New data bolster safety and effectiveness of Safepax DCB coating technology

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Matteo Tozzi

Matteo Tozzi, associate professor of Vascular Surgery at the University of Insubria (Varese, Italy), speaks to Vascular News about a new analysis related to the residual presence of paclitaxel in the bloodstream after the use of a drug-coated balloon (DCB) in arteriovenous fistulas (AVFs).

Can you tell us more about this new analysis?
Our study aims to investigate, in humans, the presence of the drug in the circulatory system at various time intervals after DCB use. Currently in the literature we have experimental data in animals, but not in humans. The method used, thanks to collaboration with Loredano Pollegioni and Luciano Piubelli of the laboratory The Protein Factory 2.0 of the University of Insubria, is high-performance liquid chromatography (HPLC), which is a particularly sensitive instrumentation that has allowed us to evaluate the presence of paclitaxel in the blood samples taken. The concentration of the drug, present only in the samples immediately following DCB deployment, reaches concentrations below 20nmol/L. Such low concentrations confirm that these dosages are far below those that can be tolerated, thus they cannot have systemic effects according to the ‘dose–effect’ principle.

In your opinion, why is this study important?
I believe that this study can add to the abundant evidence in the literature supporting the safety of DCBs. Currently, the strength of the clinical and experimental evidence is extremely strong—even for those who are very suspicious of the efficacy and safety of paclitaxel in the treatment of neointimal hyperplasia.

Did the decision to perform this analysis come from your daily practice?
Our use of DCBs never stopped. Clinical data on the follow-up of patients undergoing peripheral treatment have always assured us of their first-line role. The DCBs in use today offer the most effective treatment since they respond to the pathophysiology of neointimal hyperplasia.

Safety is a hot and sensitive topic: how important is it for you, and it is the key feature you are looking for in a DCB?
Safety is of primary importance with any medical treatment. For this reason, we are convinced that our study will bring positive evidence on this issue. The other aspect is treatment efficacy: this is directly related to the amount of drug that can be delivered to the target lesion. This feature is determined by the DCB coating, which characterises the influence of the paclitaxel uptake to the vessel wall. It must also avoid drug dispersion during radiological manoeuvres and blood navigation.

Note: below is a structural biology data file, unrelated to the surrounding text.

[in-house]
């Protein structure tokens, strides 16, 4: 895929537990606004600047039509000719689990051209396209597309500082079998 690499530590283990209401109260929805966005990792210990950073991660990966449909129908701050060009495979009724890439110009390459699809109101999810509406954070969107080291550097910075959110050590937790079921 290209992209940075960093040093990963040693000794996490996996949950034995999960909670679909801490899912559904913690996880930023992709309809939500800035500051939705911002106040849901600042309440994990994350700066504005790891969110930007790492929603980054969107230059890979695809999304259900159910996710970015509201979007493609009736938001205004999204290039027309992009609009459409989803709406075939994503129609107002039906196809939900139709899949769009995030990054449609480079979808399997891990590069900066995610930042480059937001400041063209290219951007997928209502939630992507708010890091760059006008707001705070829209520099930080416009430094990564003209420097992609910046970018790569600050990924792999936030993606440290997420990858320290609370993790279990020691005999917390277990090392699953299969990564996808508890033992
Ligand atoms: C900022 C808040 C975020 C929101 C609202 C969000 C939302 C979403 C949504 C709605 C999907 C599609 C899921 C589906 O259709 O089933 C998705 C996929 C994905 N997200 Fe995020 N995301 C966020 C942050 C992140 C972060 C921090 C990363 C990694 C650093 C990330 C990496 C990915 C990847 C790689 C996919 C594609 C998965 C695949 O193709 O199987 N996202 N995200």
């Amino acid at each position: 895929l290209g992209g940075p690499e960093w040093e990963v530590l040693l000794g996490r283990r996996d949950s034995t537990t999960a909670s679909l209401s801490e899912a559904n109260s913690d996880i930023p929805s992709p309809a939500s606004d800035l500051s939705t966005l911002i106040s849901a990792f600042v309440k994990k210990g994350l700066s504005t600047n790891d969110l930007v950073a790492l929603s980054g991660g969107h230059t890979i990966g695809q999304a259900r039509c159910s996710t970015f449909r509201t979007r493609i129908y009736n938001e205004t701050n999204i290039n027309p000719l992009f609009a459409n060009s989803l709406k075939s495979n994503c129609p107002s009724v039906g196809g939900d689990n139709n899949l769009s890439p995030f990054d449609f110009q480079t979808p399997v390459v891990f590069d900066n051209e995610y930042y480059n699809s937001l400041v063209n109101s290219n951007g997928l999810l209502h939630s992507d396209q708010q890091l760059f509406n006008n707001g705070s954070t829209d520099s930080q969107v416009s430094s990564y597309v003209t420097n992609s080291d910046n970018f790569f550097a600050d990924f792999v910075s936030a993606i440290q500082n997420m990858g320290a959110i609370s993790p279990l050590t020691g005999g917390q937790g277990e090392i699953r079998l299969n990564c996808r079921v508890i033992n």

Such low concentrations of paclitaxel in the bloodstream, as found in our study, may provide us the proof that the Safepax® (Cardionovum) coating, thanks to its non-crystalline structure, effectively limits the drug dispersion in blood.

In terms of clinical outcome, we published an article evaluating the safety and efficacy of this technology using the Aperto® (Cardionovum) over-the-wire (OTW) DCB for the management of venous stenosis in arteriovenous grafts and AVFs in patients undergoing haemodialysis. The results coming from 311 angioplasty procedures in 200 patients are extremely positive with a freedom from restenosis of 88% at six months and 64% at 12 months.

The results of a recently published multicentre randomised clinical trial reinforced these positive data. In this study, more then 160 patients were analysed and at six months, the percentage with target lesion primary patency in the DCB group was significantly superior to that in the control group (high-pressure plain balloon) as well at 12 months in clinically driven target lesion revascularisation.

Do you believe that this analysis could be repeated in other anatomical areas such as the superficial femoral artery?
Our study has just started; these are the preliminary data related to the treatment of vascular access stenosis. However, we will also enrol patients undergoing peripheral and coronary revascularisations with DCBs.

The balloon sizes—and the distinct haemodynamic differences—are also very interesting to investigate, although we do not expect any significant change in the drug concentration in the bloodstream.

Disclaimer: Not approved in the USA


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